Fox Hunter
PublisherZace Ltd
Date Published06 December 2017
Price£ 8.99

Fox Hunter

by Zoë Sharp

Charlie Fox is on the trail of her former lover and ex-boss Sean Meyer who appears to have gone on a murderous rampage, targeting the men who brought Charlie’s army career to a brutal end.


The phrase ‘strong female character(s)’ crops up a lot in reviews of crime and thriller titles and this is still seen as sufficiently uncommon as to be worth commenting on when an author gets it right. And sadly, there are too many times when authors don’t. But there’s no danger of Zoe Sharp falling short. Her main character, Charlie Fox, can out-fight, out-shoot and generally run rings around any man unfortunate enough to get in her way. There’s only one man that she can’t guarantee taking out in a fight and that’s her former lover and ex-boss, Sean Meyer.

Charlie and Sean, both ex-military, have been working in America in the close personal protection business with Parker Armstong’s agency in New York. But Sean is missing, and Parker has good reason to believe that he’s embarked on a murderous campaign against three of the four men responsible for ending Charlie’s army career. The only reason he’s not gunning for the fourth is that he’s already dead. Parker is more worried about the damage this might do to the agency’s reputation than he is about his business partner and he instructs Charlie to find Sean and stop him – by any means necessary.

The hunt for Sean takes Charlie into the badlands of Iraq, still dangerously unstable and hostile. To make matters worse, Charlie is still injured from a previous mission and it soon becomes clear that Sean doesn’t want to be found and that there are others who want her out of action and out of the Middle East, leaving in a box, if necessary. Charlie doesn’t take too kindly to being told what to do and, working with personal protection specialist Luisa Dawson, is determined to pick up what little trail Sean has left behind and find out if he really has gone rogue or whether there is something else behind the torture and murder of Michael Clay, one of the four men who raped Charlie when she was undergoing training having passed Special Forces Selection.

An outing with the redoubtable Charlie is always a hair-raising ride and Fox Hunter is no exception, but what sets this book aside from the others is that here Charlie’s backstory, which has shaped much of what we learn of her character, is very much to the forefront as she has to confront not only her internal demons but also the men who were responsible for stripping her of the life she might have had if she’d been able to complete her training. This look behind the veil that Charlie has always drawn over the attack on her is both raw and painful and at times uncomfortable, and that’s only as it should be, given the circumstances of the attack on Charlie and its aftermath.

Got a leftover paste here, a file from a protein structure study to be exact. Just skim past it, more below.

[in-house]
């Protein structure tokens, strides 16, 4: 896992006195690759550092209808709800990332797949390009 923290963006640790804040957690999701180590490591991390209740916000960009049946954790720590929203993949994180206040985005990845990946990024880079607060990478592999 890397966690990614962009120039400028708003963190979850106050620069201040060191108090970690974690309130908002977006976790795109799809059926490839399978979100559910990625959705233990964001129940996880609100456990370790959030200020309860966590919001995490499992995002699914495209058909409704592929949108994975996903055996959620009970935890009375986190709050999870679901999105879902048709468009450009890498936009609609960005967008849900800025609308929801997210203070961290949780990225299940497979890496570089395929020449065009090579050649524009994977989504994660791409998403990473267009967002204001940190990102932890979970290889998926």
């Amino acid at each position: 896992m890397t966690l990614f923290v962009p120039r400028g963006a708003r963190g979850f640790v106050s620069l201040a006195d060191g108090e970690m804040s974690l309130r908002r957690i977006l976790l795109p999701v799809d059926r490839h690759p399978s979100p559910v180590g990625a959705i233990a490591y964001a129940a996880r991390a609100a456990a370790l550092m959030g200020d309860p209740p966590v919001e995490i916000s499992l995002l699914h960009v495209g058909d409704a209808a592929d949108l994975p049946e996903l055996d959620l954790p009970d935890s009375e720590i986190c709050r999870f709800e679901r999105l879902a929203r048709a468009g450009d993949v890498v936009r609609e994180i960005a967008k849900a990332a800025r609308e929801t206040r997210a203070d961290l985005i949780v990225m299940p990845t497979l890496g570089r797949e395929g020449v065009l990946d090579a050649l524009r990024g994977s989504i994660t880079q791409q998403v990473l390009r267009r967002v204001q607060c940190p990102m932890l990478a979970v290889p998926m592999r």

The relationships between the characters are as intriguing as the action scenes are realistic. Charlie still has feelings for Sean, but following a catastrophic head injury, Sean is a very different man, and appears to find it hard to control the violent instincts that have served him so well in the past. Parker Armstrong would like to be in a relationship with Charlie, but she doesn’t want any additional complications in her life.

Fox Hunter is a consummate thriller, with believable action and finely-honed dialogue. Zoe Sharp’s characters immediately come alive, from young Moe, the bright, ever-cheerful guide who does his best to take Charlie where she wants to go, to Najida, a Muslim woman who was cast out and nearly killed by her own family for bringing disgrace on them by being the victim of a vicious rape. Sharp pulls no punches when telling Najida’s story and propels the horrors caused by such uncompromising fundamentalist beliefs firmly into the spotlight.

There are wheels within wheels when it comes to the satisfyingly twisty plot, and the book builds to a tense climax in a castle deep in the freezing forests of Bulgaria. Zoe Sharp’s action scenes remind me of the incomparable and ever-inventive Peter O’Donnell and his two protagonists, Modesty Blaise and Willie Garvin. Charlie and Modesty have a lot in common, and that’s probably the highest praise I can bestow on any character!

Reviewed 16 December 2017 by Linda Wilson